Skip to content

TBM working on new parking bylaw, with increased fines

Pandemic brought challenges in managing parking in TBM, staff said
2020_04_21 TBM Town Hall Sign_JG
Jennifer Golletz/CollingwoodToday

The Town of The Blue Mountains (TBM) is working on a comprehensive parking bylaw to address parking issues that have grown over the course of the COVID-19 pandemic.

A staff report presented to council Nov. 22 notes that TBM’s outdoor recreation areas have been subject to increased visits over the course of the pandemic, placing strain on the town’s parking capacity and on the safety of its roadways.

The proposed bylaw would see a number of parking restrictions introduced through the pandemic become permanent, and would also see the price of fines for parking infractions increase dramatically.

“A lot of those restrictions proved to be pretty effective, and pretty popular, at kind of managing crowds and the impact of large crowds of people at some of our waterfront accesses and rural recreation areas,” said director of legal services Will Thomson.

Fines would increase from the current rate of $15-$27 per infraction to $50-$300 per infraction, with the $300 fine reserved for serious offences, such as parking within three metres of a fire hydrant or parking in a designated accessible parking space.

“Parking fines can't be punitive, they have to be set in order to promote compliance with our regulations,” explained Thomson.

“Even the $27 fines ... for many people, that was just the cost of parking at the waterfront, the cost of parking at a rural recreation area,” he said. “It just simply wasn't enough to actually promote reasonable compliance with our parking regulations.”

The proposed bylaw would bring enforcement of the fines out of the provincial offences system and into an administrative monetary penalty (AMP) system, which would give the town the ability to set its own fines, and would drastically reduce the time required to process fines.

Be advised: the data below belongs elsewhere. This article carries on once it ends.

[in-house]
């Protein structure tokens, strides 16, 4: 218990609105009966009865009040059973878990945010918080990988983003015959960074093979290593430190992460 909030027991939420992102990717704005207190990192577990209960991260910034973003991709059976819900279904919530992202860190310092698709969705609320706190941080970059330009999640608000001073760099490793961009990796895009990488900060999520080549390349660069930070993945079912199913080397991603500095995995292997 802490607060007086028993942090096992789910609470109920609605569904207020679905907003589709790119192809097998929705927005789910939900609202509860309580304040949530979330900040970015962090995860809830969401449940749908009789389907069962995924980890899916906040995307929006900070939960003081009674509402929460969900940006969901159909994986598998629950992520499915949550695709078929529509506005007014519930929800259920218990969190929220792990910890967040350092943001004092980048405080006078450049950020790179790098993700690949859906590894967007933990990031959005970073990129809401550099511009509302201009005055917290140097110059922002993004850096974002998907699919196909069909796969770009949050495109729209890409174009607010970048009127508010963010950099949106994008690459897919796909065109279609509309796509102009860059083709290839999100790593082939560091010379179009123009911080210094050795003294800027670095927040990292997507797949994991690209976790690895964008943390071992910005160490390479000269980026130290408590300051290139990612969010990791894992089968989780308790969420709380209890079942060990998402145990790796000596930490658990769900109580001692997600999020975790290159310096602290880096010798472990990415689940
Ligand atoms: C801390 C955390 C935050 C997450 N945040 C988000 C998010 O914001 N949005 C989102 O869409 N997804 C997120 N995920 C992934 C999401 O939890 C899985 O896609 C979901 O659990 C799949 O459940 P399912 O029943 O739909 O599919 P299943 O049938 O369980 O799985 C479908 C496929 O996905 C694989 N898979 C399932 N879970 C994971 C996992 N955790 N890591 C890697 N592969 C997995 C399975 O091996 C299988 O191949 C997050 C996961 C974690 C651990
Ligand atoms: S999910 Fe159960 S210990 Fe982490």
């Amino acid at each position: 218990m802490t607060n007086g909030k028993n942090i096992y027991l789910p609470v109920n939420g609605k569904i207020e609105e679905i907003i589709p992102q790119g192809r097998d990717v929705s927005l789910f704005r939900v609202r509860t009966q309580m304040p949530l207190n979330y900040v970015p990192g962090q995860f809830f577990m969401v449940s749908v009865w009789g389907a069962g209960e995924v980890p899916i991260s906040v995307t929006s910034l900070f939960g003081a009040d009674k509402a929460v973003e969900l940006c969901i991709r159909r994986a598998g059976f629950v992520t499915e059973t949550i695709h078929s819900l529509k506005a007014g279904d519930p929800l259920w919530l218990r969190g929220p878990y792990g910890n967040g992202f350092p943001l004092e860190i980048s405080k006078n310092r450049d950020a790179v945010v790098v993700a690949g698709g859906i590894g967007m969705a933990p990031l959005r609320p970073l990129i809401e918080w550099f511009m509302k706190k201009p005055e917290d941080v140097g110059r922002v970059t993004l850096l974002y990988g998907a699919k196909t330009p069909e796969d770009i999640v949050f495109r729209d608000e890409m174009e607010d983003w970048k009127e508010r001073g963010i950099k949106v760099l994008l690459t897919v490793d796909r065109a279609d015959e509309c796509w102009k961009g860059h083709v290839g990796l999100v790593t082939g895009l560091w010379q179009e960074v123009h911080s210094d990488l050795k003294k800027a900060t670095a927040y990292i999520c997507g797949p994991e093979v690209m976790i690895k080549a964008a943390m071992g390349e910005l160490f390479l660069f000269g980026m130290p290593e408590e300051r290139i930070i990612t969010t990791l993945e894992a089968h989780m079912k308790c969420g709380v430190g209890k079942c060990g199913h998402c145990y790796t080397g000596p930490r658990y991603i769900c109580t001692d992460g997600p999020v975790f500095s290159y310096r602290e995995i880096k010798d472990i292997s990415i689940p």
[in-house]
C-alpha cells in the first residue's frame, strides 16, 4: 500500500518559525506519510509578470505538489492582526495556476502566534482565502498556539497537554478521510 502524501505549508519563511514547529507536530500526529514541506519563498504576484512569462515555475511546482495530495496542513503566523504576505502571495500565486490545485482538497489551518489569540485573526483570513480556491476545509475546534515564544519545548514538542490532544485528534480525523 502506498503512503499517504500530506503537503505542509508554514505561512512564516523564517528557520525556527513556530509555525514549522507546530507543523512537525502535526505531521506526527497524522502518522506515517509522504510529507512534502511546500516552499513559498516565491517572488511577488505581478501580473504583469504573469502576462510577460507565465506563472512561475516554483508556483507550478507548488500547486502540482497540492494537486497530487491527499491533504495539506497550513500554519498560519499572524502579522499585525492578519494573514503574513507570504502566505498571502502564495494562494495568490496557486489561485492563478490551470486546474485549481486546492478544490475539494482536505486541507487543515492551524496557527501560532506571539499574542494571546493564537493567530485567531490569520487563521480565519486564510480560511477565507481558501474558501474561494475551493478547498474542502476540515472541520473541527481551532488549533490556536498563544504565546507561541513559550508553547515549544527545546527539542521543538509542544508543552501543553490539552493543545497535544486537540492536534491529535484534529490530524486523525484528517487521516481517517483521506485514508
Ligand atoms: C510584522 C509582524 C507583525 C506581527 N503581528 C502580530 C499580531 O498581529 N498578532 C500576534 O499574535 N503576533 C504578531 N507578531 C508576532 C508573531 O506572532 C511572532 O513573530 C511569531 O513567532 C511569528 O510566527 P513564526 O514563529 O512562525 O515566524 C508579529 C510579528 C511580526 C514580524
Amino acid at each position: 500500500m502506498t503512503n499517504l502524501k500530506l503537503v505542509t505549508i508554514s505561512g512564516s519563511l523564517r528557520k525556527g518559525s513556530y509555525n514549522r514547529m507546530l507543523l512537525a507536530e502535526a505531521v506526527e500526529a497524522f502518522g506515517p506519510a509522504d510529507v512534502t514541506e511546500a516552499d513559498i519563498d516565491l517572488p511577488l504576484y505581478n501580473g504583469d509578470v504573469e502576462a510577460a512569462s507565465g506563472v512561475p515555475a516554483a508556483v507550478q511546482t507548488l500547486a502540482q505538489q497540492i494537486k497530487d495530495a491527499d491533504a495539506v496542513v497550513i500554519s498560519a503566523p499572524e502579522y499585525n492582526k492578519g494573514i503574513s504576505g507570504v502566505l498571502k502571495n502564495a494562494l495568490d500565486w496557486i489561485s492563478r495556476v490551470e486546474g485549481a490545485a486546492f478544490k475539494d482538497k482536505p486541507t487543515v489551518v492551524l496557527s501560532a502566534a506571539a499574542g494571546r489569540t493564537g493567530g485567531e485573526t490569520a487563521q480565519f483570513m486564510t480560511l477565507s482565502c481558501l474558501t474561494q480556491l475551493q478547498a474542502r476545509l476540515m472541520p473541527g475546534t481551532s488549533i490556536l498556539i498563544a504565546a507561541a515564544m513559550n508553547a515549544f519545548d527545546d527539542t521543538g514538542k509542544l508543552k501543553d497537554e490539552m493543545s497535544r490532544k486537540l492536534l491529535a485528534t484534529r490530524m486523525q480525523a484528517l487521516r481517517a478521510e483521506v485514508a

The TBM staff report states that the provincial court is currently experiencing significant delays, leading to wait times of up to six months to process fines, whereas the AMP system could see the town process parking infractions within one to two months.

“It will bring the actual enforcement, take the actual judicial process out of the court system and into our own administrative penalty system, so it should be a much more efficient and timely system to actually get payment on parking infractions,” Thomson said.

The proposed bylaw would regulate numerous streets and parking zones throughout TBM, with a large number of streets outright banning parking.

“There's quite a few that [prohibit parking at] anytime, pages and pages of any time,” said councillor Peter Bordignon. “Is there an opportunity to do one side of the road or the other, or one- to two-hour parking, or in a tourist area maybe to limit near the dam, or near the curve in the road ... or [does] it just have to be blanket?”

“Where the road deck can accommodate one-sided parking, and there's adequate space for traffic to still get by, that's certainly something that we can look at,” Thomson said.

Councillor Jim Uram questioned whether the parking fines were in line with the county’s set fines.

“Are our fines going to be consistent with the county? I just want to make sure that there will be no disputes on the actual amounts that we'll be getting into,” he said.

Thomson noted there is variety in the fines applied within and beyond the county. 

“I think our (proposed) fine around $50 for a typical ticket is maybe a little above average, but probably appropriate for the kind of parking management issues that we have throughout the town," said Thomson. “$300 for serious fire parking, disabled parking fines, that's pretty typical.”

Council directed staff to schedule a public meeting for feedback on the proposed bylaw for early 2022.

About the Author: Greg McGrath-Goudie, LJI Reporter

Greg McGrath-Goudie covers The Blue Mountains and Grey Highlands as part of the Local Journalism Initiative, which is funded by the Government of Canada
Read more